Monday, April 23, 2018

Thailand 4.0, what do you need to know ? — Thailand...

The Thai government is working hard to promote “Thailand 4.0,” a new economic model, aimed at pulling Thailand out of the middle-income trap, and...

The Rise of Co-Working Space in Asia : millennium and flexible...

Flexible co-working spaces are increasingly edging out the old guard of traditional serviced offices in Asia, according to several reports by commercial real-estate firm...

Jack Dorsey’s 18 hour workdays will be put to the test...

Jack Dorsey's been working crazy hours since taking on the dual CEO role of both Twitter and Square late last year.

Some reports say he's been working 15 to 18 hours a day, rotating between each office to keep tabs on the two public companies he helped found. Although Dorsey says it's manageable, skeptics question the viability of his unorthodox work schedule. On Wednesday, we'll get a better look at how it's working out as Square reports its first-ever earnings as a public company.

Square's had a rough three-month period since going public in November 2015. Its share price dropped below its $9 IPO price at one point, and although it's recovered to trade at $11.48 as of Tuesday afternoon, that's still lower than the first-day closing price of $13.07 a share. Analysts expect $343.2 million in revenue on a loss of $0.13 per share for the quarter. In the 3 months ended September 2015, Square reported $332.1 million in revenue, the company revealed in its IPO filing. Dorsey has said that he's been able to set up a system that allows him to manage both companies well.  "I have set up a structure that is working very well for me, so that I can spend meaningful time at both companies, and I have enough flexibility in the schedule," Dorsey said during Twitter's earnings call last month. But investors don't seem too happy about it.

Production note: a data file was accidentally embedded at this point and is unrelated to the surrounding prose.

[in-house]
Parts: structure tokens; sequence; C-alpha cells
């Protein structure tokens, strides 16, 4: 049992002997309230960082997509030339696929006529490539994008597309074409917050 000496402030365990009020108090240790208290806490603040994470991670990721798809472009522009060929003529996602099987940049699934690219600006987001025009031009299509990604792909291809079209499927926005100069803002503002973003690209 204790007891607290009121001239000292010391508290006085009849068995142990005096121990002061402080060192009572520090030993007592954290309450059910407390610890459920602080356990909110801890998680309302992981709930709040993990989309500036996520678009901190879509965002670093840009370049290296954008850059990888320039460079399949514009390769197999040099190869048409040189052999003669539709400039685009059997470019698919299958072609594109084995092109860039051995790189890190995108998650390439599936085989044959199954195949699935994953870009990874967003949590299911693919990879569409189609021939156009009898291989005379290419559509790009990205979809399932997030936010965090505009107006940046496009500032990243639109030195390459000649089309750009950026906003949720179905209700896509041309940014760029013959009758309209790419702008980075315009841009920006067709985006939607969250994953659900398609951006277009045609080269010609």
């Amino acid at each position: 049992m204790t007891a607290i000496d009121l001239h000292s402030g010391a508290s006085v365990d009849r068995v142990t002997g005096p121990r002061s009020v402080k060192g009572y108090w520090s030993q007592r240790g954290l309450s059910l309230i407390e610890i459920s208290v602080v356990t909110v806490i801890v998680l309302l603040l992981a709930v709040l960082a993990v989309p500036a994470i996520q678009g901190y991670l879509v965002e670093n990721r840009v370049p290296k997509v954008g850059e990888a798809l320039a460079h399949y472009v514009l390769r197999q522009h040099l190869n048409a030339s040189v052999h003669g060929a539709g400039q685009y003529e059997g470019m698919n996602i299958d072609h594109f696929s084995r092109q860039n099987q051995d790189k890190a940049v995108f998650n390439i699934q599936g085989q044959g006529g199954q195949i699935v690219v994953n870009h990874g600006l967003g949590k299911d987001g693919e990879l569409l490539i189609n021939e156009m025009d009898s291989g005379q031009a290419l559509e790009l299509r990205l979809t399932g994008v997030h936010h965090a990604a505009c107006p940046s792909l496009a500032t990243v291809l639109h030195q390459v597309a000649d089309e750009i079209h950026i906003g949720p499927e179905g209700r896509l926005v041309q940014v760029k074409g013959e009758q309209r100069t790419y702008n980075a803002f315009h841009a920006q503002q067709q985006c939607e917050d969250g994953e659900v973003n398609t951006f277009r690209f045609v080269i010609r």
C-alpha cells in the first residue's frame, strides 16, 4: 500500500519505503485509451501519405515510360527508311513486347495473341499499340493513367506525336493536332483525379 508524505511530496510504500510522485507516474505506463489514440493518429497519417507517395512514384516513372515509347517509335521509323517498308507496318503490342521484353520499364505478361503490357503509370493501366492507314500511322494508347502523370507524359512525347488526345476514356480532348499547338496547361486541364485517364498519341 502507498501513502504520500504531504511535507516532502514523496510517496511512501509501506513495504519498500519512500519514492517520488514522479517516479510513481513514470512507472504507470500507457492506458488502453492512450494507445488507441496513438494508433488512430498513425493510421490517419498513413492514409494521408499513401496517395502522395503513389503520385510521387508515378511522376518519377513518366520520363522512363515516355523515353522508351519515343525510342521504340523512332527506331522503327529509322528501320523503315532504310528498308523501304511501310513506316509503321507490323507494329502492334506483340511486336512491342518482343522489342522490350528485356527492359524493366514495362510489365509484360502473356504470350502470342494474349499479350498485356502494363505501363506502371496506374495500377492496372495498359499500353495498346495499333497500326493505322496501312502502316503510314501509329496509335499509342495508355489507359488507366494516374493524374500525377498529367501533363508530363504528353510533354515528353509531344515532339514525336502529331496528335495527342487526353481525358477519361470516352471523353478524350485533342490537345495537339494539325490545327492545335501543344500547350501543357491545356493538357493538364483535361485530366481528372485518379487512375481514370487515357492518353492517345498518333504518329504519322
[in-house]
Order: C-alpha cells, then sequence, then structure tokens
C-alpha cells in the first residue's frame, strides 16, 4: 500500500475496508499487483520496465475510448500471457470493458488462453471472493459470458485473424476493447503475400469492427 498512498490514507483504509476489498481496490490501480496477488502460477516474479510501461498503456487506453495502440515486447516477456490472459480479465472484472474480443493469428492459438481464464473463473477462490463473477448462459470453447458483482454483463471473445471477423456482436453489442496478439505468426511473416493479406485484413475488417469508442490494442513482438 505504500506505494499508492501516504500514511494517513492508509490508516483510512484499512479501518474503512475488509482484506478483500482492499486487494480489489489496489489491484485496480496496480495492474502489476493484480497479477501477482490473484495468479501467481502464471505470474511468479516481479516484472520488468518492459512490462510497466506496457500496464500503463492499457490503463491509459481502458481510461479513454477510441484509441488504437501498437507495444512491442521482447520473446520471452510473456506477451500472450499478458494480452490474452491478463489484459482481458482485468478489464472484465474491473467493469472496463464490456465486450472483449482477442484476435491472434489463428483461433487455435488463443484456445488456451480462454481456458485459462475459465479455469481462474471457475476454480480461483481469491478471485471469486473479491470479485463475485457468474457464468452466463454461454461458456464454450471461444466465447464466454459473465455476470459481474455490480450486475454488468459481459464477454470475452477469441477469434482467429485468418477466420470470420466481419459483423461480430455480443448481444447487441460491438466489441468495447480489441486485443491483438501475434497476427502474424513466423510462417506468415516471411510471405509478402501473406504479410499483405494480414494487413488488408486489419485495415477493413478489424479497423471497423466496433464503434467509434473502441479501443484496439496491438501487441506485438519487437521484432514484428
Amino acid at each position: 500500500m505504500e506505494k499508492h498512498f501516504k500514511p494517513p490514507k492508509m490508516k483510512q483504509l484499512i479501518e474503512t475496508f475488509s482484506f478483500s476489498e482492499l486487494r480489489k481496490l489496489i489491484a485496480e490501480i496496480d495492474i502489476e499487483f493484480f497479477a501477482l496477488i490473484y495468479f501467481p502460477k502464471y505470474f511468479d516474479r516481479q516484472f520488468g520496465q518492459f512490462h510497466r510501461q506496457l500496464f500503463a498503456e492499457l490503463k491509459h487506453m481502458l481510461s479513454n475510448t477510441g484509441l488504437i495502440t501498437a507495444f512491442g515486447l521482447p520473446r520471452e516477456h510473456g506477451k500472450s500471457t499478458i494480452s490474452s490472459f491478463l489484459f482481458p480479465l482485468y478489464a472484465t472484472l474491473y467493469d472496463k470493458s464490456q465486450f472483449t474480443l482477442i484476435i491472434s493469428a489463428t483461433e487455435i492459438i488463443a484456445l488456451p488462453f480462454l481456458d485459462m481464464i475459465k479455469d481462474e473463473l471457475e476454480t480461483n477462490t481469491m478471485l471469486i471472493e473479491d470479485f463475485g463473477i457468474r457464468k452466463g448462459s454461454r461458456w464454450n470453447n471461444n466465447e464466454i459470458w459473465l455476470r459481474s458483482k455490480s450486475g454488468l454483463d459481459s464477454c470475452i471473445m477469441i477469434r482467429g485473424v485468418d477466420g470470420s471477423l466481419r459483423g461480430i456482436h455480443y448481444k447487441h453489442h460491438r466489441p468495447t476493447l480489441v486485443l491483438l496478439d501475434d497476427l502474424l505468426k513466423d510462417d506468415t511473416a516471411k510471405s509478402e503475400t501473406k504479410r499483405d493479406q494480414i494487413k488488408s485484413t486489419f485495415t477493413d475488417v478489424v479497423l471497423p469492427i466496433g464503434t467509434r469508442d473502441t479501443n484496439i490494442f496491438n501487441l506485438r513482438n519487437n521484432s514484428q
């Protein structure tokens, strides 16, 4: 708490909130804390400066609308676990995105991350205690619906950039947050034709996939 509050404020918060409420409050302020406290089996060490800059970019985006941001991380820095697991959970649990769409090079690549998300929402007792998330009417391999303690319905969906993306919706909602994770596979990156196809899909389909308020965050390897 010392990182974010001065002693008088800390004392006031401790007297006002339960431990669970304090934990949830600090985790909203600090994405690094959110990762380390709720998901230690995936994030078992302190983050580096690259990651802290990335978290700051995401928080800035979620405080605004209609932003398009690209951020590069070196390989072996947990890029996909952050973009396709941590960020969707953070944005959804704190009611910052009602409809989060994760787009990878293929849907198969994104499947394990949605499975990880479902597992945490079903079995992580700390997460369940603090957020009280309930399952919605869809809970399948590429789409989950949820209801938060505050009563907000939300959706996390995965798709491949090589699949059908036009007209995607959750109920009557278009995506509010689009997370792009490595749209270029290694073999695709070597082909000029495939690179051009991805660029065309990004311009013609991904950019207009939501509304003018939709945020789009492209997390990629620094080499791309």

Twitter shares dropped as much as 13% in after hours, following an earnings report that showed lackluster user growth. Although the stock has somewhat recovered since then, it's still down more than half from its price from a year ago.

The dual-CEOship hasn't caused any major problems that we know of. But as Business Insider's Alexei Oreskovic previously reported, there were some decision delays at Twitter during Square's IPO process, and it exposed some of the high-level disagreements among executives about strategy and direction.

Square reports its earnings after the bell on Wednesday.SEE ALSO: Snapchat's money machine looks a lot like Facebook in the early days Join the conversation about this story » NOW WATCH: We tried the 'Uber-killer' that offers flat fares and no surge pricing

The meteoric rise of iOS and Android in one chart (GOOGL,...

Last week, WhatsApp announced it would shut down support for some of the older smartphone operating platforms, including Blackberry 10, which was released just 3 years ago. "We want to focus our efforts on the mobile platforms the vast majority of people use," WhatsApp said in a blog post. WhatsApp's decision makes sense if you look at the changing landscape of smartphone operating systems. As this chart from Statista shows, the smartphone market is dominated by Google's Android and Apple's iOS, each accounting for 81.6% and 15.9%, respectively.

That's a complete reversal from 2009, when smartphones were just starting to emerge: almost 80% of smartphones sold at the time had operating systems offered by non-iOS and Android players, like Blackberry and Nokia.

Today, 99.5% of the smartphones run on operating systems offered by Google, Apple and Microsoft, according to WhatsApp.

SEE ALSO: The biggest challenge building a mobile app has nothing to do with how the app works Join the conversation about this story » NOW WATCH: Animated map reveals the 550,000 miles of cable hidden under the ocean that power the internet

The CEO of quiz app ‘Trivia Crack’ says his chat technology...